Written by Grace Young
Vikings and zombies generally are not things one would naturally think of in the same sentence. They are certainly not things most people would associate with Scotland, either. However, this is exactly what Dr. Clare Downham of the University of Liverpool gave a seminar on.
For clarification, while Downham really was talking about actual Vikings, she was not actually discussing brain-eating, mindless zombies as audiences today might think of them. No, her paper focused on the fear of revenants and the walking undead in Viking culture, with medieval Icelandic sagas as her main primary sources, along with examples from Viking Scotland.
Downham began her talk by first examining the concept of death in the Viking world, looking at burial mounds across Scandinavia and Scotland, as well as local stories and legends from the Islands and the Highlands. From there, she talked about the various theories as to why someone might become a revenant — this was perhaps one of the most detailed parts of the seminar, and almost begged to have an entire paper written on the topic. According to Downham, bodies were believed to become reanimated for really four main reasons: the spirit of the deceased had never left the resting place and was instead remaining around to act as a guardian for the grave, or for those the soul had cherished in life; the spirit’s journey to the afterlife had been delayed or interrupted for whatever reason, like unfinished business or violent, mysterious circumstances surrounding its death; the soul was restless and unwilling to let go of its hold on life; and that the body had been reanimated by a soul not originally its own — perhaps demonic possession, though this did not really catch on until Christianisation occurred.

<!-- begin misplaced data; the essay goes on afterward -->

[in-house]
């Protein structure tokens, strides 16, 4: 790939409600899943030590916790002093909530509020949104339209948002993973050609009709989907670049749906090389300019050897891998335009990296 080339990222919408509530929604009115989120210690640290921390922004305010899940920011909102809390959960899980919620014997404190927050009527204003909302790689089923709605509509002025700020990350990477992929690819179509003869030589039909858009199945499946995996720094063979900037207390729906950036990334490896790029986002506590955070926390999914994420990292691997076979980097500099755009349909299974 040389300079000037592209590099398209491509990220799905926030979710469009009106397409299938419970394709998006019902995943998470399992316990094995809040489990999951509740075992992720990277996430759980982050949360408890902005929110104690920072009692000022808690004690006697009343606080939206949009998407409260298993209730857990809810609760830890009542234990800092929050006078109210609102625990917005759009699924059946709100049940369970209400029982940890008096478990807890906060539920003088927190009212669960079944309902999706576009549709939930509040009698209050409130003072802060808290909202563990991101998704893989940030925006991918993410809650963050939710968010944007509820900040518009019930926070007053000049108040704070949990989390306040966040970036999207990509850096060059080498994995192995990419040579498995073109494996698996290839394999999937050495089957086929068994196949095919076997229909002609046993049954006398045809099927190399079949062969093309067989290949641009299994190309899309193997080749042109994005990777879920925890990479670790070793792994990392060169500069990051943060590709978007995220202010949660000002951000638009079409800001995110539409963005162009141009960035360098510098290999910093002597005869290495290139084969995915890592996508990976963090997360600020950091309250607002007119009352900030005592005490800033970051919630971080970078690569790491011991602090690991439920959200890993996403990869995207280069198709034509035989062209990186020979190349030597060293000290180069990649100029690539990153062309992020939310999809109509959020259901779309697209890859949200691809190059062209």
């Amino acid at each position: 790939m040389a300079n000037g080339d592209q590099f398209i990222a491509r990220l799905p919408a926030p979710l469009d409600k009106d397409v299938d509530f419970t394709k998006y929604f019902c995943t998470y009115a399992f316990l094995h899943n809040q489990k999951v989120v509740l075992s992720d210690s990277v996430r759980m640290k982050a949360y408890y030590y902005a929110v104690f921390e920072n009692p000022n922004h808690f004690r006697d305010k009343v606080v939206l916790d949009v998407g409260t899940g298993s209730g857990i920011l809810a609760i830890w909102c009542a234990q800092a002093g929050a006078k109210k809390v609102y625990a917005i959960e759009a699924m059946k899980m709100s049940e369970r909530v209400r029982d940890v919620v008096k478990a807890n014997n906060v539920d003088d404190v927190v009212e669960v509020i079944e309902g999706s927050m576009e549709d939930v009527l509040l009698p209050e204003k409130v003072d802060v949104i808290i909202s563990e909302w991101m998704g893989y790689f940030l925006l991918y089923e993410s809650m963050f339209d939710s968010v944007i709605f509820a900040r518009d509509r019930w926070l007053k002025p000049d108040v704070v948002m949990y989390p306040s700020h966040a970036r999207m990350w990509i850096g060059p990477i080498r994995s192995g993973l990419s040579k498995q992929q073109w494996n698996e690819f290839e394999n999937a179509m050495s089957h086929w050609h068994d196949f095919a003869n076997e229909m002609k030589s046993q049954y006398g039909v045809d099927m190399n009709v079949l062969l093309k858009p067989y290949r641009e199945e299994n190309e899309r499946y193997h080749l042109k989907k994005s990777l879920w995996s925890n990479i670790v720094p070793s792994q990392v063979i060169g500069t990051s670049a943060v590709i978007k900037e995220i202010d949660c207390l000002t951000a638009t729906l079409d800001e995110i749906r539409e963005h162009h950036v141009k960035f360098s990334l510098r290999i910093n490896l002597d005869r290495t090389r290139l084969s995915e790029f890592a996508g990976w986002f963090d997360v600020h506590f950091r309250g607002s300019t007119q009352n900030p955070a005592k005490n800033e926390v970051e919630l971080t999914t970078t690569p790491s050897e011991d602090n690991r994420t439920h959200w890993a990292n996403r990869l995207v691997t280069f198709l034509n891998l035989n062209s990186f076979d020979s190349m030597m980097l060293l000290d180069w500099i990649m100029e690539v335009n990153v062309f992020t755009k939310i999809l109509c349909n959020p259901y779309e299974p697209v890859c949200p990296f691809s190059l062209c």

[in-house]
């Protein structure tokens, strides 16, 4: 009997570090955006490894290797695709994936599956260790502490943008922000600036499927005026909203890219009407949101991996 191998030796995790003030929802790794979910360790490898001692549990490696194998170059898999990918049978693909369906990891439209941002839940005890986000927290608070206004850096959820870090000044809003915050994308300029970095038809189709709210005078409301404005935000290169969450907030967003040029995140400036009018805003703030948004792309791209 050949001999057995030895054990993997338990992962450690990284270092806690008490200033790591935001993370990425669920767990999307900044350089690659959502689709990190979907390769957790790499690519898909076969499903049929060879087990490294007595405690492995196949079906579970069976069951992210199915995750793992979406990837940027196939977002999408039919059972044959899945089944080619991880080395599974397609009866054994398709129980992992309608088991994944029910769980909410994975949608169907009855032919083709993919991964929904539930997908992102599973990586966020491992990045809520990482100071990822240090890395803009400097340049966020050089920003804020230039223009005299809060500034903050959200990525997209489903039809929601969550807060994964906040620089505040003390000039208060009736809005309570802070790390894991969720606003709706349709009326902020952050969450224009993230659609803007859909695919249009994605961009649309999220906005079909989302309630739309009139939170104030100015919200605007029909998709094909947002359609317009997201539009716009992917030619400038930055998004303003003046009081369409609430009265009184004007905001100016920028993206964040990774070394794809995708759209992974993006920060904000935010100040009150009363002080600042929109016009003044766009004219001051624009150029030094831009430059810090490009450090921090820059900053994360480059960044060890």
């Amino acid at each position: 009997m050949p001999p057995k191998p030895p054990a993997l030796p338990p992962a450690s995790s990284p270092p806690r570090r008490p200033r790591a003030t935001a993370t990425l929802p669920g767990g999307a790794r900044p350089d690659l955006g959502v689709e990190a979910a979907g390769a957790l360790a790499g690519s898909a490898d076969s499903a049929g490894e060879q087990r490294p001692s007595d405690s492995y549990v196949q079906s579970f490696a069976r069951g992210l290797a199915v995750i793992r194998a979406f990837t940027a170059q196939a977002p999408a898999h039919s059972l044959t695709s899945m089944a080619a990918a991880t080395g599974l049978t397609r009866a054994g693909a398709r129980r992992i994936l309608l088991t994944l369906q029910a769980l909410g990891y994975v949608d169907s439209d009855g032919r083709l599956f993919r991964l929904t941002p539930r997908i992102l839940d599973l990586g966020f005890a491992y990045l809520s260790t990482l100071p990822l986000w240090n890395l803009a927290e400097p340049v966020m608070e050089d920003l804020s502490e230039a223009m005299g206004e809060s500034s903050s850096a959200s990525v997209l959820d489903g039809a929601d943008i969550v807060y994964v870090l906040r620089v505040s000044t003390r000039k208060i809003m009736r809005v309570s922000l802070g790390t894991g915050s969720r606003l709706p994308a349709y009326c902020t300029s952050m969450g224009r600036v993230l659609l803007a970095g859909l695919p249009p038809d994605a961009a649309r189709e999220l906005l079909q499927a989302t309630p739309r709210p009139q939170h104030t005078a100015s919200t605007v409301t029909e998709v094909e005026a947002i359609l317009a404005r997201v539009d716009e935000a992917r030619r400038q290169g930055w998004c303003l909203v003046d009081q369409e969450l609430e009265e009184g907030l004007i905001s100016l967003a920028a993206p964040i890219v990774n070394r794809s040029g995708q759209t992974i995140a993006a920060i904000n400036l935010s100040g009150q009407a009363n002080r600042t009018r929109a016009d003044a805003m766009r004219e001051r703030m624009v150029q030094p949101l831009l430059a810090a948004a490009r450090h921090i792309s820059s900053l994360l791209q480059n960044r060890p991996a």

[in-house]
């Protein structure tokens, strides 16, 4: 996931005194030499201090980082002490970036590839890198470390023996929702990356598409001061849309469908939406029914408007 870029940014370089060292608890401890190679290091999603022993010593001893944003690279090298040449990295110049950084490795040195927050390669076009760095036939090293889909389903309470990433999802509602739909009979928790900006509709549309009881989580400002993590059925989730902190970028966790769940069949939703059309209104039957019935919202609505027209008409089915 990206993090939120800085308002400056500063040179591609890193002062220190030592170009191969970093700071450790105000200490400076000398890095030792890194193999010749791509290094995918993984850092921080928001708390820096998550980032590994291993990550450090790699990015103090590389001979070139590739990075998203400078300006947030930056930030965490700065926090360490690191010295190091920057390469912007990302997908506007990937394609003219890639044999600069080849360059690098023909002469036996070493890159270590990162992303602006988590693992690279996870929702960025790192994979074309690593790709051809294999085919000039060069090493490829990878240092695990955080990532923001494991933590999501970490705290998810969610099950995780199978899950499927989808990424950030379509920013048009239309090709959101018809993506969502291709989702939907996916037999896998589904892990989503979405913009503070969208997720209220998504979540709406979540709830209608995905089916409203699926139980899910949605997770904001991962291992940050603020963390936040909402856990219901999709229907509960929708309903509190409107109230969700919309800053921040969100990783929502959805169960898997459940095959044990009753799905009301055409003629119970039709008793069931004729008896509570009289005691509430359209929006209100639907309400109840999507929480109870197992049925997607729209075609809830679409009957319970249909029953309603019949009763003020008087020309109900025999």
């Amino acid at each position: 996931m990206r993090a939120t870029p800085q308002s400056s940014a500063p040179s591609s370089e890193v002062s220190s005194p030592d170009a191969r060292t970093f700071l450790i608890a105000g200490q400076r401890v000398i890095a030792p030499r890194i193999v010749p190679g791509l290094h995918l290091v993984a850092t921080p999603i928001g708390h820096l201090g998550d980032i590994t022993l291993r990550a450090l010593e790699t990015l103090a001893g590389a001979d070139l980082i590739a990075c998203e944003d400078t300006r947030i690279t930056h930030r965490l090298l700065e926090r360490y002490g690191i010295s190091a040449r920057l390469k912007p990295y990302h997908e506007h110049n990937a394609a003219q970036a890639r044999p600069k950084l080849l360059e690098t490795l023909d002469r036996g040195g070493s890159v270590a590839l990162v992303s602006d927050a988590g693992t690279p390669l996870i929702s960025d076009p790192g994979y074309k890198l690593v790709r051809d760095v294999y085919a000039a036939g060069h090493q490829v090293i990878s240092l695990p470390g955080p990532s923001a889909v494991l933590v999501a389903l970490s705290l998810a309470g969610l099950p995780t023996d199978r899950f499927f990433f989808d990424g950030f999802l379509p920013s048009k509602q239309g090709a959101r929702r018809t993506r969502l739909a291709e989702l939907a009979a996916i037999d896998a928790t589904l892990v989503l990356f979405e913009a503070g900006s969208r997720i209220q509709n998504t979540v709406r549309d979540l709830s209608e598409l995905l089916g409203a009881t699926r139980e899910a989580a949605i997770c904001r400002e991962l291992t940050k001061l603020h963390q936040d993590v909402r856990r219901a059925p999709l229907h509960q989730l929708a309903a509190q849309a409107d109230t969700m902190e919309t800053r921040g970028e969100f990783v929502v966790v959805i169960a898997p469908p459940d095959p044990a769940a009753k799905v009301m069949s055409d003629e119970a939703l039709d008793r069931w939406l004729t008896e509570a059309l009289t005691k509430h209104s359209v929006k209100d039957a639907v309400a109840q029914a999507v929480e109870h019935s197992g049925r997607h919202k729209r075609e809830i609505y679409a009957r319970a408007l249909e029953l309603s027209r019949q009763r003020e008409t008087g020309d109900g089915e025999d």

The main part of her seminar consisted of a discussion of the different types of revenants in Viking folklore and legend, dividing them really into two main groups: Mound-Dwellers, and Malevolent spirits. Mound-Dwellers, she explained, were generally only ‘evil’ or violent when disturbed, and tended to act as guardians of their burial places. They were thought to be people who had lived normal, if not good lives, and who had been laid to rest in places important to them and their families. These revenants, as already stated, only became malevolent when their resting places were tampered with, but once they did become malevolent, things tended to take a turn for the gruesome and terrifying. One particularly vivid example Downham provided came from the Grettis Saga, where an estate was being haunted by a particularly nasty revenant simply because his resting place had been disturbed. Interestingly, Downham pointed out, this particular revenant was killed by being decapitated rather than by being burned as revenants tend to be. The other type of undead, the Malevolent spirit, is the classic figure of a person who was a societal outcast and a generally unpleasant person in life who continues to cause trouble for the living in death. Downham here talked about the Laxdaela Saga whose revenant was a greedy, unpopular man while he was alive, and who continued to wreak havoc on the living, especially once his former mead hall was taken over by a new family.
Downham did mention that there are many instances of overlap between the two types, but this is mainly because many scholars theorise that fear of revenants and the general undead represent a fear of the unexplainable in a time when death and disease and disaster were not understood, except through the supernatural. One particularly effective point she made was that we do much the same today but in different ways. Society does not like talking about things it does not understand, so we dress it up as monsters and demons to escape having to really face the truth — the Vikings did the same thing, except on a slightly more gruesome scale.
Downham wrapped the seminar up by connecting everything back to Scotland — not the most fascinating ending, but appropriate given the venue. Overall, the talk was engaging and enlightening, but there were certainly places where Downham could have gone into further detail. On the whole, it was a wonderful seminar and a lot less terrifying than watching a show about Viking zombies.